Mike Brown -- Executive Vice President

Yeah, sure. So this is Mike. The actual project has been ongoing now for almost 12 months and it has until about third quarter of next year to be completed. So we anticipate that we are no drain on working capital as we pay our vendors and what have you as it relates to the operations per se. It has been a little bit of an impact on the production of veneer and subsequent cost impacts, but it's not a major impact on the facility itself because we're trying to work around essentially the production or the LIFO production of veneer. So, on a volume metric basis, we maybe down five-odd percent in total volume production next year at Florien, but not a major impact.

Brian Maguire -- Goldman Sachs -- Analyst

And the cost savings anticipated from it any ballpark on that?

Mike Brown -- Executive Vice President

Yeah, really while this project may bring some cost savings that is really not the way that this project was justified. That facility has been there now for 50-odd years and the equipment that we're replacing was at the end well past actually the end of it's useful life. So if we get some modest improvement in cost structure that's likely to not occur in next year would be in the following year of 2021.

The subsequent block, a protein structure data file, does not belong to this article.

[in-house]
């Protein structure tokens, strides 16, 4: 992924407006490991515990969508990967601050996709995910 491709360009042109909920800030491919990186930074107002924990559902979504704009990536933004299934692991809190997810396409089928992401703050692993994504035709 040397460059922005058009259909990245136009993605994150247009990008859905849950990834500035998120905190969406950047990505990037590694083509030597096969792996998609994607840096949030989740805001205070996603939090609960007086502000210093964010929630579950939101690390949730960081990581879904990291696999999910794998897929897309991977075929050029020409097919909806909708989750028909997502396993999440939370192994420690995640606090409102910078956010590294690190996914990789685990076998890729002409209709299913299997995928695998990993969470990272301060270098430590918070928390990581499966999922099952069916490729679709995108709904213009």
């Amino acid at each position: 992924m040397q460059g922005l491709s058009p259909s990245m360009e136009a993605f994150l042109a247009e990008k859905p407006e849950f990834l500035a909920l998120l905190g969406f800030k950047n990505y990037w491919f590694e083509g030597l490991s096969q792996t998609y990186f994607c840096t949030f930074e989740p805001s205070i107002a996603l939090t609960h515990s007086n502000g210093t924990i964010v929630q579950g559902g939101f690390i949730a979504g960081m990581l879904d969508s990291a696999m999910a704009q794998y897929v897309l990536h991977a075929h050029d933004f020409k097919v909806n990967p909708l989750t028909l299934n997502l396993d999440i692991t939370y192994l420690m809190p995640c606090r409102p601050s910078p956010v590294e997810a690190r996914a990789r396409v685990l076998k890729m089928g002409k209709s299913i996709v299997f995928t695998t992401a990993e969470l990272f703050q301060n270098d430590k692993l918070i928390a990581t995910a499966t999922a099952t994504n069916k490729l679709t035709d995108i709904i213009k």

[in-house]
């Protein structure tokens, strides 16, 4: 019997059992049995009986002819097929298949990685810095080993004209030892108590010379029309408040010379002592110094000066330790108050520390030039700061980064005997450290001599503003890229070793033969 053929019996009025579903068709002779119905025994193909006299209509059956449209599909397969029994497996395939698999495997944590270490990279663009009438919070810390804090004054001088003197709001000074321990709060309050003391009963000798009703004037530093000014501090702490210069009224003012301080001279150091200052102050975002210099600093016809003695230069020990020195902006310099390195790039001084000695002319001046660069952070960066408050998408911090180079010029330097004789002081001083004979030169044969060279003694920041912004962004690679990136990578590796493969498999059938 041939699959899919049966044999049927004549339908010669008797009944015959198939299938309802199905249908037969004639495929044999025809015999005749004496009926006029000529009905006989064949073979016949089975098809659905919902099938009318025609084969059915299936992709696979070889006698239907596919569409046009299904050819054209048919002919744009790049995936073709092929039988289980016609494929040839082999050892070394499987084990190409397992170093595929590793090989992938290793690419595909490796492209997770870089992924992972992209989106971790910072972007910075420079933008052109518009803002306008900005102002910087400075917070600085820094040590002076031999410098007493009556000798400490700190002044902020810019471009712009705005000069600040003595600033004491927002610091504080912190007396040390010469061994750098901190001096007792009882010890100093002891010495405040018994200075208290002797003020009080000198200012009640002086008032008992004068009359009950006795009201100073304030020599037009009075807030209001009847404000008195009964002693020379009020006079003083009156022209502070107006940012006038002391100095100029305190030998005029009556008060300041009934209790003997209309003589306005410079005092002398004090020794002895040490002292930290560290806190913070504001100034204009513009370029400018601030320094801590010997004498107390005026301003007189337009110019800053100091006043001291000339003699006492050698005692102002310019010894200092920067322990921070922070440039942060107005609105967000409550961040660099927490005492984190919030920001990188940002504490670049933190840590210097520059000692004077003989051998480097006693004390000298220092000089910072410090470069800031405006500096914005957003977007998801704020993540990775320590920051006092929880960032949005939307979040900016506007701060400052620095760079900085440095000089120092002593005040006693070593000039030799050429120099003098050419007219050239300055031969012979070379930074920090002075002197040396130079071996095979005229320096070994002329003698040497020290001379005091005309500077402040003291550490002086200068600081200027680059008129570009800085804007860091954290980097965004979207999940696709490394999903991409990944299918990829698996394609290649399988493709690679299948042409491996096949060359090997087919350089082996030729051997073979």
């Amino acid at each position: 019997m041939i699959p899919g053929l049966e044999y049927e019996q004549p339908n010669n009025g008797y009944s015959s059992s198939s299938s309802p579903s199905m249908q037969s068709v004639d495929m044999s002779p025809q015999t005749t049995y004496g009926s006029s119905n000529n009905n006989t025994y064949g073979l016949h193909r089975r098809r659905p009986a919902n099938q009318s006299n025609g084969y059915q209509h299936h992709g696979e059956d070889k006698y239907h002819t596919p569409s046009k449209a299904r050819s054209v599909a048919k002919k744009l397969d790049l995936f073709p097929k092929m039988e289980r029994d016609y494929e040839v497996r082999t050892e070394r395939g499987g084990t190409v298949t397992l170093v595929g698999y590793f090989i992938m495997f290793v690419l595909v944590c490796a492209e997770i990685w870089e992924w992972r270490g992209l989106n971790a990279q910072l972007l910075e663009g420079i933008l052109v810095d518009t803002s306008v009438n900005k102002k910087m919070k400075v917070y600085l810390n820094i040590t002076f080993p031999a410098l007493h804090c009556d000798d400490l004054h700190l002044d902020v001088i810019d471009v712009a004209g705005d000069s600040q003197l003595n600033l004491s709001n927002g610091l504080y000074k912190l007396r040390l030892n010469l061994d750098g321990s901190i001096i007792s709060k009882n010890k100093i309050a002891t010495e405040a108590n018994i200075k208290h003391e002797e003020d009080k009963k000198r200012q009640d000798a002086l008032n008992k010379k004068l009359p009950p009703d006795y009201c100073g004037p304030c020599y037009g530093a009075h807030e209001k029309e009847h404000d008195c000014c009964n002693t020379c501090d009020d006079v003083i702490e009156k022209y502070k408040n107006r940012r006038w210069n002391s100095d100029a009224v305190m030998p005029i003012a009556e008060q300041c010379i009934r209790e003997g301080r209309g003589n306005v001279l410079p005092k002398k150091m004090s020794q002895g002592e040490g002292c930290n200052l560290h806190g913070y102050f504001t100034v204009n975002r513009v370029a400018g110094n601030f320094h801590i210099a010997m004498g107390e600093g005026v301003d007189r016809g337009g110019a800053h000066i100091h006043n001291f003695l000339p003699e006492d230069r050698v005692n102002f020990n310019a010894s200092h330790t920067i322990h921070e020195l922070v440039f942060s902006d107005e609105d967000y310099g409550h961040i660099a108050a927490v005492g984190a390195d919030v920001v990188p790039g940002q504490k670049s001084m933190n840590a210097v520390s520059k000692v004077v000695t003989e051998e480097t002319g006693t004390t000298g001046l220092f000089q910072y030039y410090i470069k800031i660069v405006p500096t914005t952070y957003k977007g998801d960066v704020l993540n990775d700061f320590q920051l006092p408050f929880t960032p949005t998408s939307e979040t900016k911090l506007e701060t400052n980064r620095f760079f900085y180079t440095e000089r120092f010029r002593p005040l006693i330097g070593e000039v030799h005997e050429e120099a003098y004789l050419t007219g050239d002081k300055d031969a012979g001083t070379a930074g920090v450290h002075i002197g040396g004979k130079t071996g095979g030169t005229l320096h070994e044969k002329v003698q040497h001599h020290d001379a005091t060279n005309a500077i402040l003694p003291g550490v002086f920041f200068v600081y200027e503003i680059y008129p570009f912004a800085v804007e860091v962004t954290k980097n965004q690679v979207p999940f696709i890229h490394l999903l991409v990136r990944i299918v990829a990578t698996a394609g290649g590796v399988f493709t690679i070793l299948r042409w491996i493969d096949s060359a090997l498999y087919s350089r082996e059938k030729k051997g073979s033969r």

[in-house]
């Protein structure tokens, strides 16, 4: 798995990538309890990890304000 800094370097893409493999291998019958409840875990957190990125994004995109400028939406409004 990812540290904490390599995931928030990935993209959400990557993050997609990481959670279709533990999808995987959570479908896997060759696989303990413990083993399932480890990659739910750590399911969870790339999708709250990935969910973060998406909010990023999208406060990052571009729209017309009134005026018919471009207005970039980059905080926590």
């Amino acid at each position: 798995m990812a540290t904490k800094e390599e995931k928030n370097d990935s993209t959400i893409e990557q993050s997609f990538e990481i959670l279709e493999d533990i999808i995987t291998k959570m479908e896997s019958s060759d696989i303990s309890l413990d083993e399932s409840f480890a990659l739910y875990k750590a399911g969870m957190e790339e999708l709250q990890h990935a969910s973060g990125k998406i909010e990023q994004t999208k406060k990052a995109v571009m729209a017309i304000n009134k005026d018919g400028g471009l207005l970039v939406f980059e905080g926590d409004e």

Brian Maguire -- Goldman Sachs -- Analyst

Got it. Okay.

Thomas K Corrick -- Chief Executive Officer

The project at Florien is really around conditioning the logs and processing the logs to prepare them for the lave and creating veneer. So it's the front-end process at the mill. We have very good drying capabilities at Florien that we put in a couple of years ago, but there's a limit on how much veneer we can get through the mill. So the log utilization center as Mike said really in 2021 will give us the flexibility of producing more internal veneer and having it available to support the engineered wood operation at Alexandria Louisiana.